RIVERSIDE, Calif. -

A proposed Riverside County ordinance mandating that all pit bulls over 4 months old -- with few exceptions -- be sterilized for the sake of public safety will be debated by the Board of Supervisors tomorrow.

``While the majority of pit bull owners are responsible and take appropriate measures to ensure that their dogs do not have unwanted offspring, there is a need to mitigate the large number of unwanted pit bulls in the county,'' an introduction to the proposed ordinance reads.

The Department of Animal Services broached the issue of restricting pit bull breeding to the board during a meeting in April, receiving a mixed response.

Many pit bull owners complained that the breed had been ``sensationalized,'' and argued that the dogs were unfairly targeted for criticism. Victims of pit bull attacks, including Beaumont City Councilwoman Brenda Knight, countered that the canines have a vicious streak and physical makeup that make them inherently dangerous.

According to a Department of Animal Services statement, the purpose of the proposed ordinance is to ``protect the public's health and welfare from irresponsible owners of pit bulls by mitigating the over-population of unwanted pit bulls.''

Animal Services Director Rob Miller noted that 20 percent of impounded dogs and 30 percent of those euthanized at county shelters are pit bulls, which ``historically have very low redemption or adoption rates.''

Under the measure, which will be the subject of another hearing next month, any pit bull over 4 months old would be required to be spayed or neutered unless an owner can qualify the animal for one of the following five exemptions:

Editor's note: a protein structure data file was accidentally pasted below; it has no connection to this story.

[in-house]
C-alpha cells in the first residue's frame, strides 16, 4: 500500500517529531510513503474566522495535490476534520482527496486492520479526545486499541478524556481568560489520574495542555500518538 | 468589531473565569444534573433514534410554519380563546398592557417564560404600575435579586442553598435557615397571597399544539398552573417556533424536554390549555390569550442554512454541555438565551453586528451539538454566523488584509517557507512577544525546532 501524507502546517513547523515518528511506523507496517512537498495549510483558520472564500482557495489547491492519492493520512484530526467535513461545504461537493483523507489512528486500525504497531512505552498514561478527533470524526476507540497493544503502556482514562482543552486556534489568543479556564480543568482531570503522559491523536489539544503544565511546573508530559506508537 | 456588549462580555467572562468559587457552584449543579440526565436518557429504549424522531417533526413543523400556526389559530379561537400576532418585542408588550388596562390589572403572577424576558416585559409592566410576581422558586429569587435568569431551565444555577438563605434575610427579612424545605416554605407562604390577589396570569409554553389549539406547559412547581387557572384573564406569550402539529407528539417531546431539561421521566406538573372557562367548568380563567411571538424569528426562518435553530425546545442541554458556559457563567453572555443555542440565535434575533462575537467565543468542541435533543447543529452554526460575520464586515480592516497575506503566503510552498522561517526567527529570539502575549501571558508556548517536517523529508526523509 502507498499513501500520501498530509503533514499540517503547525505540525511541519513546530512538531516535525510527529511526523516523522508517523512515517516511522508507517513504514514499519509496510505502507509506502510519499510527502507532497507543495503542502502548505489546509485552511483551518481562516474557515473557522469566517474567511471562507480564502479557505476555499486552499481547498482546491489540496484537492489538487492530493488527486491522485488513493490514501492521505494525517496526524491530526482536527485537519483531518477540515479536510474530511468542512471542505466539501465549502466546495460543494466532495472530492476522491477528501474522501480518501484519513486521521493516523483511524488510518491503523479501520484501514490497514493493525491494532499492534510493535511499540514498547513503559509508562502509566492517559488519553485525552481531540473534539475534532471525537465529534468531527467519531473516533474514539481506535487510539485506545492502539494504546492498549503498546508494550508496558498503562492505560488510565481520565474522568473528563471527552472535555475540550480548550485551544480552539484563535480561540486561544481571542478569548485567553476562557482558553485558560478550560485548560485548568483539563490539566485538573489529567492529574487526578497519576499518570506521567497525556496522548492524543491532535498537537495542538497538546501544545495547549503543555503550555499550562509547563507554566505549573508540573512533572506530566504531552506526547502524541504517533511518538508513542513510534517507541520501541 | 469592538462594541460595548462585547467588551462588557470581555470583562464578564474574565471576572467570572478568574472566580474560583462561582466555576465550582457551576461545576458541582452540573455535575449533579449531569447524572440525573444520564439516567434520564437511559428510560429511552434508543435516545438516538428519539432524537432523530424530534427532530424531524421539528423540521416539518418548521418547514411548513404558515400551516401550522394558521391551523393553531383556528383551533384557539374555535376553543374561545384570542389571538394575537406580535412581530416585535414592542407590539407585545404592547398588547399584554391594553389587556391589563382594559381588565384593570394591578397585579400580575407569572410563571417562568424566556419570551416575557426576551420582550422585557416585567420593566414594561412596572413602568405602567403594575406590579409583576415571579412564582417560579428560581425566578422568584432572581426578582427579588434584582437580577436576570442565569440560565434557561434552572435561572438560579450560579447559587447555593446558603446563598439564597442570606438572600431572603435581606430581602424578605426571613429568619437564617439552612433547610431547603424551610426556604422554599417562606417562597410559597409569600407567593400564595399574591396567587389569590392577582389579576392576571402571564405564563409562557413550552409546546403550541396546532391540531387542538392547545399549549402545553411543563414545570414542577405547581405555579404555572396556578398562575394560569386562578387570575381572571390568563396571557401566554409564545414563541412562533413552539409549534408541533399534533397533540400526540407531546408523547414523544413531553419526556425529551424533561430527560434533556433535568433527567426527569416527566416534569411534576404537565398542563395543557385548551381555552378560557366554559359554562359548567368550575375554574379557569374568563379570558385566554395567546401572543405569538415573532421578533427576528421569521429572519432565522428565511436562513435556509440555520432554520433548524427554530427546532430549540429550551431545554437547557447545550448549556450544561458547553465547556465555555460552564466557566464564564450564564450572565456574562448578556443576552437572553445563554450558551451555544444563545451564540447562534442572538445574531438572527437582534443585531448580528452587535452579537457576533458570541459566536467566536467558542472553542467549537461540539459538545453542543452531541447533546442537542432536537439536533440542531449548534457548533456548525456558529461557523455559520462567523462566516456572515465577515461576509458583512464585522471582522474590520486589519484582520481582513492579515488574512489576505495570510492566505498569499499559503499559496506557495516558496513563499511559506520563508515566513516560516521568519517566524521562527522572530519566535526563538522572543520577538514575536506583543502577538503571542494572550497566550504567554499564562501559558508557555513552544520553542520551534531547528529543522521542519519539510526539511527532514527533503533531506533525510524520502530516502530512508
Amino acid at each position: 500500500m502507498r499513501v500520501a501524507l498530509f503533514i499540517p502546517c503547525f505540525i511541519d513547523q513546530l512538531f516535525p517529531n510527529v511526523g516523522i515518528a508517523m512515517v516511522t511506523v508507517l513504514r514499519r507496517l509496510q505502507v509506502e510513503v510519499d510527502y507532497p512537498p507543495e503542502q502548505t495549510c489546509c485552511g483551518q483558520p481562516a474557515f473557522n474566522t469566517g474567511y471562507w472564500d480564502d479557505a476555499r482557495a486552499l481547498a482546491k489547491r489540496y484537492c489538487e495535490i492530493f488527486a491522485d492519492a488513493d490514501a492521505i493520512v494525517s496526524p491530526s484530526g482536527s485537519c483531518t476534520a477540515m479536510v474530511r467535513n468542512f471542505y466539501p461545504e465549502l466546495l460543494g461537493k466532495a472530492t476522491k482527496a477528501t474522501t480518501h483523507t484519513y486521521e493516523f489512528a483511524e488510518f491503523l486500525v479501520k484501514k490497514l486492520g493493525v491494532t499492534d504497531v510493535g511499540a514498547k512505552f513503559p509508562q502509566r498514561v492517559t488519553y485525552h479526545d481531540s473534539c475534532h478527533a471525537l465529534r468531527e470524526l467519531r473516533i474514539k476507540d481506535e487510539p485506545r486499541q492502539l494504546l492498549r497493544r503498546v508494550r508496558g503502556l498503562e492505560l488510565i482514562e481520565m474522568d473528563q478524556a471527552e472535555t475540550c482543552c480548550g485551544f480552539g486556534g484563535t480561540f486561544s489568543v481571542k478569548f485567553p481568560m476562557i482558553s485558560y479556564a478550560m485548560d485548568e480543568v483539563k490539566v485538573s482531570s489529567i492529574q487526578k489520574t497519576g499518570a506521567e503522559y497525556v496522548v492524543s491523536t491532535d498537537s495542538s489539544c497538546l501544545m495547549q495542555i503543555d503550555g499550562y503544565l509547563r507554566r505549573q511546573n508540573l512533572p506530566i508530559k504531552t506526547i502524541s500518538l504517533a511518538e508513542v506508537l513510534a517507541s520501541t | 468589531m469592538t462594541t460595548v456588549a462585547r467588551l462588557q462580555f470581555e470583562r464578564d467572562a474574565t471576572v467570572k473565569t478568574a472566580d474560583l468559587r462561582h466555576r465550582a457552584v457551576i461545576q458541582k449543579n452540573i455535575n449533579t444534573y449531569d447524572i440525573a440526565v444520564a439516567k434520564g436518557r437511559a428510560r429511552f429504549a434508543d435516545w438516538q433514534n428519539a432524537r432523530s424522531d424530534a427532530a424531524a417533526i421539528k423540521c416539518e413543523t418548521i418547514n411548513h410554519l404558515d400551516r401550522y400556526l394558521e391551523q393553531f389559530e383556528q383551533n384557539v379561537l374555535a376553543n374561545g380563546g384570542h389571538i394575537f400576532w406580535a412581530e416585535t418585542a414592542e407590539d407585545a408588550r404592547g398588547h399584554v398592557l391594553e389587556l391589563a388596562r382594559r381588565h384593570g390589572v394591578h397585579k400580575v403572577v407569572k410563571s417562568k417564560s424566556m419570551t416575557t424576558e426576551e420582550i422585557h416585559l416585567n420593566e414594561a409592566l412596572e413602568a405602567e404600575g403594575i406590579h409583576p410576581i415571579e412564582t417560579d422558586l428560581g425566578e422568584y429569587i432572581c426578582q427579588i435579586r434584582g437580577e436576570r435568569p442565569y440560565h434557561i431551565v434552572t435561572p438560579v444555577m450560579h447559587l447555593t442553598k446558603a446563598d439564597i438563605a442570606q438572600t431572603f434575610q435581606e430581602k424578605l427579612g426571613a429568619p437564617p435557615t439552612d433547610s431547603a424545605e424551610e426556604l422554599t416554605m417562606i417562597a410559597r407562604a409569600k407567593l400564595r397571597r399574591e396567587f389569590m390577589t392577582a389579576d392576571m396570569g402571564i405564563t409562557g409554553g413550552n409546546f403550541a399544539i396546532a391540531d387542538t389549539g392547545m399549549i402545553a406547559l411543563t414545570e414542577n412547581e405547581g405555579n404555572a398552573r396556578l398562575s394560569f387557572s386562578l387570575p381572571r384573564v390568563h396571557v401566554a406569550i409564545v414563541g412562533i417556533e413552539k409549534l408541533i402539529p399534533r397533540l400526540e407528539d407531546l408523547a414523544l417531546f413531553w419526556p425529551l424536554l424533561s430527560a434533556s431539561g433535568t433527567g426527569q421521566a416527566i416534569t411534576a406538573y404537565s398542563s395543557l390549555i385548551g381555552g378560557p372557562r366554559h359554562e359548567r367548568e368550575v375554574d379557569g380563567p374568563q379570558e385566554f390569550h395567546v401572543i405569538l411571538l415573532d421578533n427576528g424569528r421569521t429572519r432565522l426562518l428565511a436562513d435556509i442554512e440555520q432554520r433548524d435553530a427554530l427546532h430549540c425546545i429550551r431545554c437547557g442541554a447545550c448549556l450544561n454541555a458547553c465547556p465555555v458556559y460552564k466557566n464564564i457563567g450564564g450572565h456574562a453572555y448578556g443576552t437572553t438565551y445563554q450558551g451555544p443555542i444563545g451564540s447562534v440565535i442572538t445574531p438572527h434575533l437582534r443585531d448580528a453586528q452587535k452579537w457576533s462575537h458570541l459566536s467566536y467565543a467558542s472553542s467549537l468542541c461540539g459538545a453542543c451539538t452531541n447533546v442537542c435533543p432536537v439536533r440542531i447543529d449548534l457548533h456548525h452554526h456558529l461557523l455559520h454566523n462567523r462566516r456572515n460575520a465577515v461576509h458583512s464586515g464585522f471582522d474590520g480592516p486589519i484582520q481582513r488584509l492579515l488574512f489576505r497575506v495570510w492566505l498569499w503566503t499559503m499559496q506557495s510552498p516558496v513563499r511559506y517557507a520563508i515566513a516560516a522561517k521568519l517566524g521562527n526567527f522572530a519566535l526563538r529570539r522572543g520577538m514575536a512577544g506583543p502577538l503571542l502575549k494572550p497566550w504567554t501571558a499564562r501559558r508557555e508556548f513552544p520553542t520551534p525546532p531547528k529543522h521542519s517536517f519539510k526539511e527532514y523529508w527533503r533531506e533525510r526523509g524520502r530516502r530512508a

-- the dog belongs to a registered breeder at the time the ordinance was enacted;
   -- is trained for law enforcement duties;
   -- is an ``assistance dog'' for a disabled person;
   -- has been certified by a veterinarian as having a health defect that sterilization would aggravate; or
   -- is in training and licensed in another county.

In its proposal, the Department of Animal Services defines pits as Staffordshire Bull Terriers, American Pit Bull Terriers, American Stafford Terriers ``or any mixed breed which contains ... any one of these breeds so as to be identifiable as partially of one or more of these breeds.''

A dog owner may request a ``breed determination,'' which would require the county's chief veterinarian or a member of his staff to examine the pet. If the dog is designated a pit bull, an owner would have the opportunity to appeal the finding by before a county administrative officer, or take the case to court.

Individuals who fail to comply with the ordinance would be assessed fines and penalties, according to county officials. Enforcing the ordinance would occur when a dog is impounded or when it's brought in to be vaccinated, licensed or microchipped.

Numerous pit bull attacks have been reported countywide this year.

In June, an 80-year-old French Valley man was seriously mauled by his son's 90-pound Mastiff pit mix. In February, a 91-year-old Hemet woman was killed by her two pit bulls.

Supervisor John Tavaglione said in April that he wanted tough regulations targeting owners after learning that an 84-year-old Jurupa Valley man was torn apart by a pit bull while sitting in his wheelchair.

If approved, the ordinance would only apply to unincorporated communities, though area cities could choose to adopt the county measure.